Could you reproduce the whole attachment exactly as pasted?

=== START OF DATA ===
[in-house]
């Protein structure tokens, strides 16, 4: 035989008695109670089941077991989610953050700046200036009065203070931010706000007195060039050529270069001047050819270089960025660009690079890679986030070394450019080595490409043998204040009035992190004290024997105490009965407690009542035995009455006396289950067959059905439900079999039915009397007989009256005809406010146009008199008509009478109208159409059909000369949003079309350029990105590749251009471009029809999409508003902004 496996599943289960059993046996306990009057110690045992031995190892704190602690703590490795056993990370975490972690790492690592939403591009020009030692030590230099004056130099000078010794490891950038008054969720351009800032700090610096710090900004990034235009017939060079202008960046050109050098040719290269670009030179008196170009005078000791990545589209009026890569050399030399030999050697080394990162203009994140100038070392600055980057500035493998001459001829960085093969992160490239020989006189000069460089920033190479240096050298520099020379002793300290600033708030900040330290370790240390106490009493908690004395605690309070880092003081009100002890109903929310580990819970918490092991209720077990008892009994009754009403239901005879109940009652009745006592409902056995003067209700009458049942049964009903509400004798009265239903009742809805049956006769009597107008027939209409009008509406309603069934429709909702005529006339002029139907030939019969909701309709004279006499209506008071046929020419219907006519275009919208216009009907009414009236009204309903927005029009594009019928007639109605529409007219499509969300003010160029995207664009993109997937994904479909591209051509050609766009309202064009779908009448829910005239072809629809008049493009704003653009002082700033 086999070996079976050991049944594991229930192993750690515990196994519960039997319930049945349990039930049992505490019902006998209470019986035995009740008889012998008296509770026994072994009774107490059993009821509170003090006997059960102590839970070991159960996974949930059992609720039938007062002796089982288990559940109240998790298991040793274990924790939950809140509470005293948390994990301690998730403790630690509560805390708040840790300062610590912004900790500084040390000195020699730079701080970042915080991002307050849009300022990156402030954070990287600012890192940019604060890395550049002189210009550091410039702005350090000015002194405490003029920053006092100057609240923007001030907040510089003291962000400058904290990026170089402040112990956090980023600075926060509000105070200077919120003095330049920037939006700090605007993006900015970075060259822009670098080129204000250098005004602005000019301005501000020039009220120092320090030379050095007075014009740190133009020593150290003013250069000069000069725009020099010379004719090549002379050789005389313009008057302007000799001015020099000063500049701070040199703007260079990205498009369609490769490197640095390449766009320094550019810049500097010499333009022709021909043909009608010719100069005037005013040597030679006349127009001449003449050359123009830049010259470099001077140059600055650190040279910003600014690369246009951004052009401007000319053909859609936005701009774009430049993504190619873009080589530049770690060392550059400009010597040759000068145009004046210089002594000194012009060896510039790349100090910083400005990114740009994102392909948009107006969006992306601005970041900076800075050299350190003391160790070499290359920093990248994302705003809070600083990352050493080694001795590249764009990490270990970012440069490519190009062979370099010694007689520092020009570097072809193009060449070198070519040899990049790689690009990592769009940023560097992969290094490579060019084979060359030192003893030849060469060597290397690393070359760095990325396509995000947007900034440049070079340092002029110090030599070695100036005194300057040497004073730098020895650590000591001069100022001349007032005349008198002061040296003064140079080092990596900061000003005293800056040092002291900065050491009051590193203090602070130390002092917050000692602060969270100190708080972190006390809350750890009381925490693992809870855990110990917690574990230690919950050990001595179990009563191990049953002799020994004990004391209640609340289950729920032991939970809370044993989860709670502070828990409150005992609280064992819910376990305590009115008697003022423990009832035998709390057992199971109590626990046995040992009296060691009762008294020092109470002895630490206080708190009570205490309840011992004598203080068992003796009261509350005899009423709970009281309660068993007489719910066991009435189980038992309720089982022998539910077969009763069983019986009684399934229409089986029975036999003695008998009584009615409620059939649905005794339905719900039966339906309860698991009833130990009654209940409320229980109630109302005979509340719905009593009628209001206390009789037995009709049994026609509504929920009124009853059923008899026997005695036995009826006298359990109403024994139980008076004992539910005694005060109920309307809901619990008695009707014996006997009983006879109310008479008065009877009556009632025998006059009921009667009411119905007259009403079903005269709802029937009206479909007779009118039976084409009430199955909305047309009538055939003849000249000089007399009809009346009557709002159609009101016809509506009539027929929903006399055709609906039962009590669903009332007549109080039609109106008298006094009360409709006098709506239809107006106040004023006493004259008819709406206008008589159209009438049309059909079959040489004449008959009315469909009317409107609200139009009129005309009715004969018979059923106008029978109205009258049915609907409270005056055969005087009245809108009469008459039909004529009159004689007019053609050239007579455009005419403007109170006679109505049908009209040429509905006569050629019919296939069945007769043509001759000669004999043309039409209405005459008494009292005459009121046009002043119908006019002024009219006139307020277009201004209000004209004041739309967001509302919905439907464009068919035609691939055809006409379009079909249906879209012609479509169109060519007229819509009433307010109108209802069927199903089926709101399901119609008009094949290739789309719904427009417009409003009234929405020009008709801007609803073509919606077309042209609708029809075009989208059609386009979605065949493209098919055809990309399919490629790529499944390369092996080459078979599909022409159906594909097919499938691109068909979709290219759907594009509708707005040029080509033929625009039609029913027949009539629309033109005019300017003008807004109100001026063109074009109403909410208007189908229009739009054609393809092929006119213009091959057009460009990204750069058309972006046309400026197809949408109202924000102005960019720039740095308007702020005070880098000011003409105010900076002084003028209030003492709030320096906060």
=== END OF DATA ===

[in-house]
């Protein structure tokens, strides 16, 4: 035989008695109670089941077991989610953050700046200036009065203070931010706000007195060039050529270069001047050819270089960025660009690079890679986030070394450019080595490409043998204040009035992190004290024997105490009965407690009542035995009455006396289950067959059905439900079999039915009397007989009256005809406010146009008199008509009478109208159409059909000369949003079309350029990105590749251009471009029809999409508003902004 496996599943289960059993046996306990009057110690045992031995190892704190602690703590490795056993990370975490972690790492690592939403591009020009030692030590230099004056130099000078010794490891950038008054969720351009800032700090610096710090900004990034235009017939060079202008960046050109050098040719290269670009030179008196170009005078000791990545589209009026890569050399030399030999050697080394990162203009994140100038070392600055980057500035493998001459001829960085093969992160490239020989006189000069460089920033190479240096050298520099020379002793300290600033708030900040330290370790240390106490009493908690004395605690309070880092003081009100002890109903929310580990819970918490092991209720077990008892009994009754009403239901005879109940009652009745006592409902056995003067209700009458049942049964009903509400004798009265239903009742809805049956006769009597107008027939209409009008509406309603069934429709909702005529006339002029139907030939019969909701309709004279006499209506008071046929020419219907006519275009919208216009009907009414009236009204309903927005029009594009019928007639109605529409007219499509969300003010160029995207664009993109997937994904479909591209051509050609766009309202064009779908009448829910005239072809629809008049493009704003653009002082700033 086999070996079976050991049944594991229930192993750690515990196994519960039997319930049945349990039930049992505490019902006998209470019986035995009740008889012998008296509770026994072994009774107490059993009821509170003090006997059960102590839970070991159960996974949930059992609720039938007062002796089982288990559940109240998790298991040793274990924790939950809140509470005293948390994990301690998730403790630690509560805390708040840790300062610590912004900790500084040390000195020699730079701080970042915080991002307050849009300022990156402030954070990287600012890192940019604060890395550049002189210009550091410039702005350090000015002194405490003029920053006092100057609240923007001030907040510089003291962000400058904290990026170089402040112990956090980023600075926060509000105070200077919120003095330049920037939006700090605007993006900015970075060259822009670098080129204000250098005004602005000019301005501000020039009220120092320090030379050095007075014009740190133009020593150290003013250069000069000069725009020099010379004719090549002379050789005389313009008057302007000799001015020099000063500049701070040199703007260079990205498009369609490769490197640095390449766009320094550019810049500097010499333009022709021909043909009608010719100069005037005013040597030679006349127009001449003449050359123009830049010259470099001077140059600055650190040279910003600014690369246009951004052009401007000319053909859609936005701009774009430049993504190619873009080589530049770690060392550059400009010597040759000068145009004046210089002594000194012009060896510039790349100090910083400005990114740009994102392909948009107006969006992306601005970041900076800075050299350190003391160790070499290359920093990248994302705003809070600083990352050493080694001795590249764009990490270990970012440069490519190009062979370099010694007689520092020009570097072809193009060449070198070519040899990049790689690009990592769009940023560097992969290094490579060019084979060359030192003893030849060469060597290397690393070359760095990325396509995000947007900034440049070079340092002029110090030599070695100036005194300057040497004073730098020895650590000591001069100022001349007032005349008198002061040296003064140079080092990596900061000003005293800056040092002291900065050491009051590193203090602070130390002092917050000692602060969270100190708080972190006390809350750890009381925490693992809870855990110990917690574990230690919950050990001595179990009563191990049953002799020994004990004391209640609340289950729920032991939970809370044993989860709670502070828990409150005992609280064992819910376990305590009115008697003022423990009832035998709390057992199971109590626990046995040992009296060691009762008294020092109470002895630490206080708190009570205490309840011992004598203080068992003796009261509350005899009423709970009281309660068993007489719910066991009435189980038992309720089982022998539910077969009763069983019986009684399934229409089986029975036999003695008998009584009615409620059939649905005794339905719900039966339906309860698991009833130990009654209940409320229980109630109302005979509340719905009593009628209001206390009789037995009709049994026609509504929920009124009853059923008899026997005695036995009826006298359990109403024994139980008076004992539910005694005060109920309307809901619990008695009707014996006997009983006879109310008479008065009877009556009632025998006059009921009667009411119905007259009403079903005269709802029937009206479909007779009118039976084409009430199955909305047309009538055939003849000249000089007399009809009346009557709002159609009101016809509506009539027929929903006399055709609906039962009590669903009332007549109080039609109106008298006094009360409709006098709506239809107006106040004023006493004259008819709406206008008589159209009438049309059909079959040489004449008959009315469909009317409107609200139009009129005309009715004969018979059923106008029978109205009258049915609907409270005056055969005087009245809108009469008459039909004529009159004689007019053609050239007579455009005419403007109170006679109505049908009209040429509905006569050629019919296939069945007769043509001759000669004999043309039409209405005459008494009292005459009121046009002043119908006019002024009219006139307020277009201004209000004209004041739309967001509302919905439907464009068919035609691939055809006409379009079909249906879209012609479509169109060519007229819509009433307010109108209802069927199903089926709101399901119609008009094949290739789309719904427009417009409003009234929405020009008709801007609803073509919606077309042209609708029809075009989208059609386009979605065949493209098919055809990309399919490629790529499944390369092996080459078979599909022409159906594909097919499938691109068909979709290219759907594009509708707005040029080509033929625009039609029913027949009539629309033109005019300017003008807004109100001026063109074009109403909410208007189908229009739009054609393809092929006119213009091959057009460009990204750069058309972006046309400026197809949408109202924000102005960019720039740095308007702020005070880098000011003409105010900076002084003028209030003492709030320096906060």